Led Zeppelin – Led Zeppelin I (1969)

Jarek Żaba

Sound Designer and AMP Kingston Heritage Researcher, aged 35

This was one of those records I bought in my teenage phase of discovering the old rock classics; it felt like there was an obligation for me to have at least one Led Zep record to sit alongside The Rolling Stones, The Beatles, Queen, Bowie et al.  

I struggle, however, to remember my initial reaction to it; I’m not certain I could have told you for sure which tracks featured on this album, and may have reached for Black Dog or When The Levee Breaks (NB: Those are on Led Zep IV). Perhaps I think all they all sound the same, or perhaps it’s just the unoriginal naming convention of their early records left me confused. 

On re-listen the opening tracks make me feel that this debut LP – released a few months before they played to The Toby Jug in Tolworth – still stands the test of time. The first four tracks in particular are as an imposing way for a record to begin as I can imagine; I suspect that feeling would be downright dizzying in 1969, prior to heavy rock’s evolution off the back of such records. 

Yet I think my favourite elements of the record aren’t necessarily those that provoke thoughts of headbanging rocking out, Plant’s hair bouncing in the wind. Rather, I like those moments that facilitate heavier sounds by speaking to other genres: the acoustic folk picking of Babe I’m Gonna Leave You; the bluesy harmonica of You Shook Me; the Indian tabla on Black Mountain Side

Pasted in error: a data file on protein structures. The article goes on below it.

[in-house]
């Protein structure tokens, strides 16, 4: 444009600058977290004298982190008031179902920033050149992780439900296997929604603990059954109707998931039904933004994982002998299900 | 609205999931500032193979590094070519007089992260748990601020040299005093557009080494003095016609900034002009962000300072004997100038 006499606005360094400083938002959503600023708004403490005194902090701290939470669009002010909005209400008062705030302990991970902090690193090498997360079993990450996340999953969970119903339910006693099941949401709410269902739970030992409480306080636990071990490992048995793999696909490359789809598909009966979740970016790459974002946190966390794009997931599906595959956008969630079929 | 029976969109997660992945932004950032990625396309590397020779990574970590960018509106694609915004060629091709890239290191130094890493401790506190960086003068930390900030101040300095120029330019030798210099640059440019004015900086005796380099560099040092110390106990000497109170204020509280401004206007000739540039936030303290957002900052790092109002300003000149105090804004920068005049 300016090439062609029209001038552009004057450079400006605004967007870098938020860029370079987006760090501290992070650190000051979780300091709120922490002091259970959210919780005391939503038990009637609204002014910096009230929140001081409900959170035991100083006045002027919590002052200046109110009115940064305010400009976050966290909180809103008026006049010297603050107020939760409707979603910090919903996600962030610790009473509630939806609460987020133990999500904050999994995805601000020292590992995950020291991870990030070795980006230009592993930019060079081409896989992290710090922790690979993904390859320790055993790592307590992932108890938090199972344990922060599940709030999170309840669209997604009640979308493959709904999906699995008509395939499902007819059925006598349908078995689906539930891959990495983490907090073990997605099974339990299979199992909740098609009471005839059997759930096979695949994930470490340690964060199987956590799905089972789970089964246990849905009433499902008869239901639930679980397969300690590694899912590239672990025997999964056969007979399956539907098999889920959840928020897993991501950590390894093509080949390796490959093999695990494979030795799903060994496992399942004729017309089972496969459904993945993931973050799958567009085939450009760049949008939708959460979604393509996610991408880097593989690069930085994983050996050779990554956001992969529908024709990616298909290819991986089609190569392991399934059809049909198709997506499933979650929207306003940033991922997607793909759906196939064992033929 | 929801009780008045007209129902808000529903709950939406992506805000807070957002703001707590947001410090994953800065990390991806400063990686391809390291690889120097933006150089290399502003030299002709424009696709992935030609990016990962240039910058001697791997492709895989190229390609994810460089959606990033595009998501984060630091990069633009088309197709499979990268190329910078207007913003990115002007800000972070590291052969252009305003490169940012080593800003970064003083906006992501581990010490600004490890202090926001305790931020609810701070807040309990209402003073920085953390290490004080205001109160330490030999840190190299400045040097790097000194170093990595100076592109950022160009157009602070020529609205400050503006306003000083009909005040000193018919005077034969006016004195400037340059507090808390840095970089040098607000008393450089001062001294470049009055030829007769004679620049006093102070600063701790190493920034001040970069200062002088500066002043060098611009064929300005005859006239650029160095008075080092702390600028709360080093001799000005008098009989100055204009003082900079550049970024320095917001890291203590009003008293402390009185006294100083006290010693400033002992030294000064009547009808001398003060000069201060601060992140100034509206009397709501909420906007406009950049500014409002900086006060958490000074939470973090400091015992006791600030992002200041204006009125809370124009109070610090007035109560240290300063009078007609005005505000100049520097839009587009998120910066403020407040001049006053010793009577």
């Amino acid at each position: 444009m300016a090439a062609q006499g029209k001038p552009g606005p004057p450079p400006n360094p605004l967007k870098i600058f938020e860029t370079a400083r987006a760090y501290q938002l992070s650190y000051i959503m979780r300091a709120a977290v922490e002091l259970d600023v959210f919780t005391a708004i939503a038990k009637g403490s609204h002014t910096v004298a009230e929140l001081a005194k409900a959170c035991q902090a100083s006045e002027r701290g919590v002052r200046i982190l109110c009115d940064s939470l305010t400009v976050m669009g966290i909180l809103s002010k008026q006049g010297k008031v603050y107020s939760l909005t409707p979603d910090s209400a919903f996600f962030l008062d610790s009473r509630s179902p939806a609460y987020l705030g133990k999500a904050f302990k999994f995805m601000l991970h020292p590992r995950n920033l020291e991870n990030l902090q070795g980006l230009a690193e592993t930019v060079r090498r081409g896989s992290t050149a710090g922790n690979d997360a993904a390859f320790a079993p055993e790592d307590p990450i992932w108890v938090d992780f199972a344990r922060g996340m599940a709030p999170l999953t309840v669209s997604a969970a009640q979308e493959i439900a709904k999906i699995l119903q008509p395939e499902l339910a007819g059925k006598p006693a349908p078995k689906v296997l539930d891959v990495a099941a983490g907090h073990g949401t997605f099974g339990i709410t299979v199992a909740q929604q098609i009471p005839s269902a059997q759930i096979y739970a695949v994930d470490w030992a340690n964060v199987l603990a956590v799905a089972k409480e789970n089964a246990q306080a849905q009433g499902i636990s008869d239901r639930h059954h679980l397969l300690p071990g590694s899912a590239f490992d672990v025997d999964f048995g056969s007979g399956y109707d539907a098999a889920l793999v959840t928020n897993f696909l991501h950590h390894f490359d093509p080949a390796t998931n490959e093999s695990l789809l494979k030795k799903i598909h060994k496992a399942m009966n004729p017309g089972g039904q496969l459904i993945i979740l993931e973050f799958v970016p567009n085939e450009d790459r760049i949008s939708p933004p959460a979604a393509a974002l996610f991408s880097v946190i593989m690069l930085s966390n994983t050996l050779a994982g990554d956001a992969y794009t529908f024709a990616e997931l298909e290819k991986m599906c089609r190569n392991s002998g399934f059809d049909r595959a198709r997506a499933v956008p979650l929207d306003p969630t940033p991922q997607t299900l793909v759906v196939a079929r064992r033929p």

On the other side of the coin, perhaps the 6 minute plus length of the tracks can feel a little on the arduous side – does You Shook Me really need a call response between vocals and guitar? Truth be told, I’m not quite still in the moment come the end of the record – the 8 minutes of How Many More Times is by this stage a slog. And then the cynics among you may point towards the band’s reputation for plagiarism  – where does inspiration end and thieving begin? 

But it would be impudent to dismiss Led Zeppelin on this basis. It’s not a perfect record – but it’s a damn important one.

Kingston link:

Led Zeppelin played at The Toby Jug in Tolworth on 16/4/1969, in between the release of this record and Led Zeppelin II.

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